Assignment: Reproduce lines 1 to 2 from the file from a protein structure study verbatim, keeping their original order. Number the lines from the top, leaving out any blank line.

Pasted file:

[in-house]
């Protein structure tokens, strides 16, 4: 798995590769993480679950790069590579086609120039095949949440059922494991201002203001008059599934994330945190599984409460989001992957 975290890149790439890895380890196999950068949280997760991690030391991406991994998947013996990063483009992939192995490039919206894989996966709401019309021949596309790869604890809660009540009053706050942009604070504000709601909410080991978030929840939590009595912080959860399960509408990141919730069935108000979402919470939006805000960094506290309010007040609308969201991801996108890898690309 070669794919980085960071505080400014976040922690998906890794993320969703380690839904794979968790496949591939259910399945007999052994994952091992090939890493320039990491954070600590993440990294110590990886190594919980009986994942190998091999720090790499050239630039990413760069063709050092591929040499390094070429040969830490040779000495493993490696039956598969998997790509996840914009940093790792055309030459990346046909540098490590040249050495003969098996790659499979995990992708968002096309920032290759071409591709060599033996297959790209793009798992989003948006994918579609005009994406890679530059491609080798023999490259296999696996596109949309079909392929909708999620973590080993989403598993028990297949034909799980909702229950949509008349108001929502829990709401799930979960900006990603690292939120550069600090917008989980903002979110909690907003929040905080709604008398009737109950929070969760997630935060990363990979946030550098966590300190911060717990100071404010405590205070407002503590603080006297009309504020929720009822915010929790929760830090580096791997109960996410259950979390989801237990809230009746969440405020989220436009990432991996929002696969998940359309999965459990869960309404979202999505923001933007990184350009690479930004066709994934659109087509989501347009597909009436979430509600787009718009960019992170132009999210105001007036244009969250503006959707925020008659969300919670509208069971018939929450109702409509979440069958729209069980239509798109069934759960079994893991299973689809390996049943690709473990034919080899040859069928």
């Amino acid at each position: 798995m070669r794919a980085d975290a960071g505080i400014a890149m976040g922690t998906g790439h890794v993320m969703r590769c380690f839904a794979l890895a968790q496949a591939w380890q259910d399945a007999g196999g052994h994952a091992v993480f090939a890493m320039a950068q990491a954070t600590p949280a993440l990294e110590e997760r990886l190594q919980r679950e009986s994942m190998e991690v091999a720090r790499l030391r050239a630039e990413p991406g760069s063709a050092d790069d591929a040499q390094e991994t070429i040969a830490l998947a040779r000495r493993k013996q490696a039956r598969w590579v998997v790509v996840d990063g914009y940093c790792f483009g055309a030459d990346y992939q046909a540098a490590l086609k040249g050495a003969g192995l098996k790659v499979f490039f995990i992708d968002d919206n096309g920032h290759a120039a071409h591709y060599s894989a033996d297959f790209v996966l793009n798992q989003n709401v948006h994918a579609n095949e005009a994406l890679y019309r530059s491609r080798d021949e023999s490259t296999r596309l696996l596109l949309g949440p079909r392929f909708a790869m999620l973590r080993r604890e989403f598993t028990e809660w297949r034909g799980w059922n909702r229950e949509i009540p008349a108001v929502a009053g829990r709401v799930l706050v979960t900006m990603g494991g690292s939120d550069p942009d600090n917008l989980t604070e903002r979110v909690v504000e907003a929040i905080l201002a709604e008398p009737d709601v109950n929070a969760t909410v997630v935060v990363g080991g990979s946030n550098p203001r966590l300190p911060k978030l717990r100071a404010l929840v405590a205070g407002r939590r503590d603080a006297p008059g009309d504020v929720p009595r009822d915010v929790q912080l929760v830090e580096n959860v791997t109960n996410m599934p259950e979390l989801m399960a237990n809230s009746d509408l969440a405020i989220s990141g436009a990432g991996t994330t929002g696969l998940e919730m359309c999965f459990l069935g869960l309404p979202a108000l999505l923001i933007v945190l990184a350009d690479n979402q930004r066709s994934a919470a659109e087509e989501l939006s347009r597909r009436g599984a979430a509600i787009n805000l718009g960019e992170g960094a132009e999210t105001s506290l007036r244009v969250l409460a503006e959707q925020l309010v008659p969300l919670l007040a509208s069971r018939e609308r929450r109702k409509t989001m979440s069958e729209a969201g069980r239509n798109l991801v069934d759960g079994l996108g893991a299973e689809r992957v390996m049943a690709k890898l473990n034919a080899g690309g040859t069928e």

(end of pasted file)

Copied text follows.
[in-house]
């Protein structure tokens, strides 16, 4: 798995590769993480679950790069590579086609120039095949949440059922494991201002203001008059599934994330945190599984409460989001992957 975290890149790439890895380890196999950068949280997760991690030391991406991994998947013996990063483009992939192995490039919206894989996966709401019309021949596309790869604890809660009540009053706050942009604070504000709601909410080991978030929840939590009595912080959860399960509408990141919730069935108000979402919470939006805000960094506290309010007040609308969201991801996108890898690309 070669794919980085960071505080400014976040922690998906890794993320969703380690839904794979968790496949591939259910399945007999052994994952091992090939890493320039990491954070600590993440990294110590990886190594919980009986994942190998091999720090790499050239630039990413760069063709050092591929040499390094070429040969830490040779000495493993490696039956598969998997790509996840914009940093790792055309030459990346046909540098490590040249050495003969098996790659499979995990992708968002096309920032290759071409591709060599033996297959790209793009798992989003948006994918579609005009994406890679530059491609080798023999490259296999696996596109949309079909392929909708999620973590080993989403598993028990297949034909799980909702229950949509008349108001929502829990709401799930979960900006990603690292939120550069600090917008989980903002979110909690907003929040905080709604008398009737109950929070969760997630935060990363990979946030550098966590300190911060717990100071404010405590205070407002503590603080006297009309504020929720009822915010929790929760830090580096791997109960996410259950979390989801237990809230009746969440405020989220436009990432991996929002696969998940359309999965459990869960309404979202999505923001933007990184350009690479930004066709994934659109087509989501347009597909009436979430509600787009718009960019992170132009999210105001007036244009969250503006959707925020008659969300919670509208069971018939929450109702409509979440069958729209069980239509798109069934759960079994893991299973689809390996049943690709473990034919080899040859069928």